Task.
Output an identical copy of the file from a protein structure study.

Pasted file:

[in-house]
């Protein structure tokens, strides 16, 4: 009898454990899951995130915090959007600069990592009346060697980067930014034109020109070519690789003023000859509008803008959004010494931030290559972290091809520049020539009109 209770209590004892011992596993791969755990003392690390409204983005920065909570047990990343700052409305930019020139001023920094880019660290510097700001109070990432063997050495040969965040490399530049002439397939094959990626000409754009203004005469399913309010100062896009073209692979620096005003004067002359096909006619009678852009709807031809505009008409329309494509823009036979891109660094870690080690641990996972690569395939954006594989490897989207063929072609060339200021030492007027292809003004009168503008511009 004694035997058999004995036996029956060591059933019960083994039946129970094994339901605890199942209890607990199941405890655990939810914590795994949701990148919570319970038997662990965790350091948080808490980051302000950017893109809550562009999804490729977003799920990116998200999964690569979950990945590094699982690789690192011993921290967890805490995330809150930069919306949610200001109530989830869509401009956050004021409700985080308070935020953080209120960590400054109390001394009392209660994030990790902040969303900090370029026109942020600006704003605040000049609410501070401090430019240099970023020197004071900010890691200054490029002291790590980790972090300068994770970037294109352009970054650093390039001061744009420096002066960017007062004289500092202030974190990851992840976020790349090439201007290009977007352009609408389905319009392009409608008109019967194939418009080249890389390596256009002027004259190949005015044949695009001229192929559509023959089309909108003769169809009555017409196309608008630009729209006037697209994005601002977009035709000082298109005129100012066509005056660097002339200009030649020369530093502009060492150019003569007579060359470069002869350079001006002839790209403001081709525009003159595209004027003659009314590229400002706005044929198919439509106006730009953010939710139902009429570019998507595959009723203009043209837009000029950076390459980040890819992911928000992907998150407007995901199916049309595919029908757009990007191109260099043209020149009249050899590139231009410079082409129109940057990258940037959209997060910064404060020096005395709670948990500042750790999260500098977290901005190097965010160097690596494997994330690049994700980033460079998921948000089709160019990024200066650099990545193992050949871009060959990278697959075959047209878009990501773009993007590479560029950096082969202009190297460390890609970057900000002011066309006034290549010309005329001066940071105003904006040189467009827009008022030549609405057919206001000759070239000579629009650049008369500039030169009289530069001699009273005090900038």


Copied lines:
[in-house]
């Protein structure tokens, strides 16, 4: 009898454990899951995130915090959007600069990592009346060697980067930014034109020109070519690789003023000859509008803008959004010494931030290559972290091809520049020539009109 209770209590004892011992596993791969755990003392690390409204983005920065909570047990990343700052409305930019020139001023920094880019660290510097700001109070990432063997050495040969965040490399530049002439397939094959990626000409754009203004005469399913309010100062896009073209692979620096005003004067002359096909006619009678852009709807031809505009008409329309494509823009036979891109660094870690080690641990996972690569395939954006594989490897989207063929072609060339200021030492007027292809003004009168503008511009 004694035997058999004995036996029956060591059933019960083994039946129970094994339901605890199942209890607990199941405890655990939810914590795994949701990148919570319970038997662990965790350091948080808490980051302000950017893109809550562009999804490729977003799920990116998200999964690569979950990945590094699982690789690192011993921290967890805490995330809150930069919306949610200001109530989830869509401009956050004021409700985080308070935020953080209120960590400054109390001394009392209660994030990790902040969303900090370029026109942020600006704003605040000049609410501070401090430019240099970023020197004071900010890691200054490029002291790590980790972090300068994770970037294109352009970054650093390039001061744009420096002066960017007062004289500092202030974190990851992840976020790349090439201007290009977007352009609408389905319009392009409608008109019967194939418009080249890389390596256009002027004259190949005015044949695009001229192929559509023959089309909108003769169809009555017409196309608008630009729209006037697209994005601002977009035709000082298109005129100012066509005056660097002339200009030649020369530093502009060492150019003569007579060359470069002869350079001006002839790209403001081709525009003159595209004027003659009314590229400002706005044929198919439509106006730009953010939710139902009429570019998507595959009723203009043209837009000029950076390459980040890819992911928000992907998150407007995901199916049309595919029908757009990007191109260099043209020149009249050899590139231009410079082409129109940057990258940037959209997060910064404060020096005395709670948990500042750790999260500098977290901005190097965010160097690596494997994330690049994700980033460079998921948000089709160019990024200066650099990545193992050949871009060959990278697959075959047209878009990501773009993007590479560029950096082969202009190297460390890609970057900000002011066309006034290549010309005329001066940071105003904006040189467009827009008022030549609405057919206001000759070239000579629009650049008369500039030169009289530069001699009273005090900038």